This article has focused on the mistakes of tech giants because of three specific reasons: 

  • Failure is always more widely spoken about with products from companies that are at the top of their industries 
  • The data we can gather from the failures of giants is more comprehensive than the data made publicly available by smaller companies, product owners, and product developers
  • We wanted to use companies that had the budget-resilience to bounce back from failure, so you can learn all the ways to prevent the same mistakes, at a fraction of the cost

We wrote this article as a guide for all those at the beginning of their product development journey, or for those that have already started but still have unanswered questions. However, the list we’ve covered within this article is not a full-proof solution to avoiding the 90% product-failure-rate. Every product is different, and failure could simply come down to external factors such as poor timing or poor marketing around the product. 

If you’re looking to develop a tech product that is celebrated by its stakeholders, embraced by its market and attractive to potential investors, perhaps you want to explore the option of product strategy consulting. From emerging technologies integration to product lifecycle management, our consulting services have resulted in more than $200 million in funding secured for partners. 

There is no such thing as ‘guaranteed product success’, but with the right guidance and expertise, your product can come pretty close.


How long does it take to build an app prototype?

Answering this question has no single answer. The time it takes to develop an app prototype all depends on how complex the functionalities need to be. This means it could take anywhere from a few days to a few weeks. In order to find out what side of the timeline your prototype will fall on, you should create a detailed feature list, have clarity on the scope of the app, and have a list of all the non-negotiable requirements that the prototype should fulfil.

How much does it cost to build a tech product?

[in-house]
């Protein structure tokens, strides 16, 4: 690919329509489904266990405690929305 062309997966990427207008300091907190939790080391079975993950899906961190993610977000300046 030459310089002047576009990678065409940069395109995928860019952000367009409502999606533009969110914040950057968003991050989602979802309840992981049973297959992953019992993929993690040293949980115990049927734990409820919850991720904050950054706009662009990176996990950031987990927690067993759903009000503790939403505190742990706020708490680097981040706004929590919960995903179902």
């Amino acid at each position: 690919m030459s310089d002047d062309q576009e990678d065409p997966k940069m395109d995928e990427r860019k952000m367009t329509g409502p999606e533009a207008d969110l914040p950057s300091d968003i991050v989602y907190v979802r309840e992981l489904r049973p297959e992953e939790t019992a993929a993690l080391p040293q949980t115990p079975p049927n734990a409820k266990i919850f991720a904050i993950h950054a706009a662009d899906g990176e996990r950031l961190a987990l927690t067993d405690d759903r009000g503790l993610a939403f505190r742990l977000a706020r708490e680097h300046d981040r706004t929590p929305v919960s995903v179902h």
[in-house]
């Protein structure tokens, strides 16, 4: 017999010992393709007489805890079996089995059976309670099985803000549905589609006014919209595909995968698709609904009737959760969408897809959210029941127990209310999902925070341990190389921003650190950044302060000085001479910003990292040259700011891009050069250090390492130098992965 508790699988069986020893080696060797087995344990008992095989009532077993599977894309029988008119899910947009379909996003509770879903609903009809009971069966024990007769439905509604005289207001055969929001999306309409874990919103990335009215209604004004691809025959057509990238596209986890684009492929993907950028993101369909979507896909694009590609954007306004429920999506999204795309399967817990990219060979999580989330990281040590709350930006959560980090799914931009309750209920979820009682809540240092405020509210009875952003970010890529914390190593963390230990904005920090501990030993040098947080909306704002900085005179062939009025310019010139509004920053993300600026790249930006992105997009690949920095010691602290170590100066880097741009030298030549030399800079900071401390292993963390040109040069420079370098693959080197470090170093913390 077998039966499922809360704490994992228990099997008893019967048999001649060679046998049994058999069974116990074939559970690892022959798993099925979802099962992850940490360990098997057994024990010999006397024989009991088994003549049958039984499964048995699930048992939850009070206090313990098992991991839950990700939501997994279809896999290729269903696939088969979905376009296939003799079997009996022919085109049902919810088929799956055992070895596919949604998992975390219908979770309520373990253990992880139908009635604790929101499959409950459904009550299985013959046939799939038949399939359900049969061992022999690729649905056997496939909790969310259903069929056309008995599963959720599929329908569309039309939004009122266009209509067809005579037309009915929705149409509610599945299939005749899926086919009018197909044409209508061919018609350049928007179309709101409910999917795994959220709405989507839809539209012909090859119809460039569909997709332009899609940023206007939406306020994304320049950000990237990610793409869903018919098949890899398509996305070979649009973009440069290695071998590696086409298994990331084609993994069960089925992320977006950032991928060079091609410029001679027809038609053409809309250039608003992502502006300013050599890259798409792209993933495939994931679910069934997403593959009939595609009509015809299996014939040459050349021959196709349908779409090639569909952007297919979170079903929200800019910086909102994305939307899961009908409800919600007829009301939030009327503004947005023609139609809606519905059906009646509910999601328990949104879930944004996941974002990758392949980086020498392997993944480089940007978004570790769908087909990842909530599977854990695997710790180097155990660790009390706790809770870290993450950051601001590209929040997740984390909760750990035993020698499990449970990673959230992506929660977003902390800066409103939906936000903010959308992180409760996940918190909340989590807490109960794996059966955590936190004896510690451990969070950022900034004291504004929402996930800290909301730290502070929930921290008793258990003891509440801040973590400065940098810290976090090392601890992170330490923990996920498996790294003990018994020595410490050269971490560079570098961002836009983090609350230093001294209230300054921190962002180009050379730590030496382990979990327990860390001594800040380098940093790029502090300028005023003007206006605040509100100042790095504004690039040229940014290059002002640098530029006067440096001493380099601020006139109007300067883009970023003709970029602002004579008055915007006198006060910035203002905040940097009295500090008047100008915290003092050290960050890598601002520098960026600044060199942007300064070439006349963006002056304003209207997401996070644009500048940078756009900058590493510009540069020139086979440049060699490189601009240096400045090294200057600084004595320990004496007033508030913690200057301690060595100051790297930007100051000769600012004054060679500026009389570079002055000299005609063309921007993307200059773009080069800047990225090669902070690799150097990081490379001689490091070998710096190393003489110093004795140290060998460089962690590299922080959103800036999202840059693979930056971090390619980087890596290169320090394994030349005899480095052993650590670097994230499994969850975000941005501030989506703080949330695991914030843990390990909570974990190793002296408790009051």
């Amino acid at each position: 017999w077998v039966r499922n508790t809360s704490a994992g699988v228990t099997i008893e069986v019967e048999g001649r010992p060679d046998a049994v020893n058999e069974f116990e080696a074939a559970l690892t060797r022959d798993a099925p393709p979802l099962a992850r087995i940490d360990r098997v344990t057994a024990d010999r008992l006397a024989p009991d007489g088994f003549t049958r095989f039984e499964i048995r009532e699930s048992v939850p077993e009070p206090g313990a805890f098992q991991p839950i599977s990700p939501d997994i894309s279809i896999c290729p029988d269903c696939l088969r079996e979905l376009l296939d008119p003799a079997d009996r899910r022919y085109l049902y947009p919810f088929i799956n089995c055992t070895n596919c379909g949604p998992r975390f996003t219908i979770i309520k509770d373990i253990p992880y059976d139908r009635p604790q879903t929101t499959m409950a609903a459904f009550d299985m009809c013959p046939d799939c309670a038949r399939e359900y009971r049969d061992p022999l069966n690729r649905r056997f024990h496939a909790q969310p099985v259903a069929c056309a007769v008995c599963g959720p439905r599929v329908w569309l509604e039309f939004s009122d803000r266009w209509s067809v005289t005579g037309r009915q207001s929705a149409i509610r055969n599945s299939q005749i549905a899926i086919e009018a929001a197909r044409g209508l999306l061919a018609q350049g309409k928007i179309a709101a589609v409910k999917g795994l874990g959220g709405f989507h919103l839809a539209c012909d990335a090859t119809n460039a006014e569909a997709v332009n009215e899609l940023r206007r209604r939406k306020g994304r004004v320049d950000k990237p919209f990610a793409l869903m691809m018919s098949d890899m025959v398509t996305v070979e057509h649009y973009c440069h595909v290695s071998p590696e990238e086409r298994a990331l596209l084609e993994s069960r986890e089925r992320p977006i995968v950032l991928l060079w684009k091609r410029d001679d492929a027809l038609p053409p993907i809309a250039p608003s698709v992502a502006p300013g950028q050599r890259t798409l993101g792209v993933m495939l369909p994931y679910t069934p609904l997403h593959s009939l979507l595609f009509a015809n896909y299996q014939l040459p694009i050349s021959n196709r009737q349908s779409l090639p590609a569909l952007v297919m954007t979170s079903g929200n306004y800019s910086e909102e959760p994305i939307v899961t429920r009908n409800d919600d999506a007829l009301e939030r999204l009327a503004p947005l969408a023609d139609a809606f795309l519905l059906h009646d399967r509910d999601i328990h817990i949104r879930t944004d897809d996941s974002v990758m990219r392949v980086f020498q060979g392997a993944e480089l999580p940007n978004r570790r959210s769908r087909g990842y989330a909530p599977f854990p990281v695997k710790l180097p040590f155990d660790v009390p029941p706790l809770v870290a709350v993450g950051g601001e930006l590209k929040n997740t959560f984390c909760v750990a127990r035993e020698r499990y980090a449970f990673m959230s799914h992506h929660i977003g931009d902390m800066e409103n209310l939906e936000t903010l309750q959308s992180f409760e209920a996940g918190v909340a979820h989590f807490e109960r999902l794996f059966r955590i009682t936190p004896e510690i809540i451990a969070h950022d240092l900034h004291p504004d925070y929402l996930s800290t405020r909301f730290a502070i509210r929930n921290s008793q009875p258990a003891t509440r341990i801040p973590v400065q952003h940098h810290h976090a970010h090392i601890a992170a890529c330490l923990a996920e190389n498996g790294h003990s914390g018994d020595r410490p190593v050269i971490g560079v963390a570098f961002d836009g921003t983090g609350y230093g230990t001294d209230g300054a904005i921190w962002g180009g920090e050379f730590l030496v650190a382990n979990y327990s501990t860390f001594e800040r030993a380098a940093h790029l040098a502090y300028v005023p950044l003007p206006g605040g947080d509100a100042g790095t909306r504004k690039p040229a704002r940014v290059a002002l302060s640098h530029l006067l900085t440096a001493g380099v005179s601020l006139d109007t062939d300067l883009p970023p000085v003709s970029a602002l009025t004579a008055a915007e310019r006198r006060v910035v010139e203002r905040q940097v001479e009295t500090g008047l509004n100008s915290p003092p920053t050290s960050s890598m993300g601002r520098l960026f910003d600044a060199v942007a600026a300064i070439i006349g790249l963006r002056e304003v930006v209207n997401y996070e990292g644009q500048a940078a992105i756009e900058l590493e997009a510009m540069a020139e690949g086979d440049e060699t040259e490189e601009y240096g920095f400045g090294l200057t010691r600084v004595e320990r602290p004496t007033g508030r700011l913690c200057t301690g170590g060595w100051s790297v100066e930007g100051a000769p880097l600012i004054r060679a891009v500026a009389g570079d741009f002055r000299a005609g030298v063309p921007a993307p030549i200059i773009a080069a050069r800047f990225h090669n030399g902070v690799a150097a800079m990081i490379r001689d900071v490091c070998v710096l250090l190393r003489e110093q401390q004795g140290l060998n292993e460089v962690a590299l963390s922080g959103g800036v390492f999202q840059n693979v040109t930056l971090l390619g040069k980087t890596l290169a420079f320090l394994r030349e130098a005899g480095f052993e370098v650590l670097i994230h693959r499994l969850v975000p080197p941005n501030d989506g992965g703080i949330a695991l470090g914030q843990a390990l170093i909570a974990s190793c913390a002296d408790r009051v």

The average tech product has four components that influence its price: cost of development, cost of talent, product complexity, and costs associated with marketing and distribution. Our team of over 40 experts have built products with budgets ranging from $80k – $1M. If you don’t know where to start in estimating your costs associated with these four areas, get a quote with our  product design and development service.

What is lean product development ?

The method of lean product development was built upon the Toyota Production System (TPS), created by Taiichi Ohno. It has two main goals:

  • To eliminate any parts of the development process that will result in waste
  • To optimise efficiency with automation wherever possible

This is achieved through five main principles:

  • Iteration should be rapid in reflection of prototyping and user-testing based feedback.
  • Efficiency and effectiveness is an ongoing process, and improvement is continuous by nature.
  • The development process should be mapped according to how value should be generated, where high-potential areas for bottlenecks and delays should be eliminated early on.
  • Functional is favoured over fancy. If the functionality doesn’t correspond to a core value of the product, you need to question if it’s worth keeping.
  • Collaborative communication between all key departments is essential in eliminating silos in the process.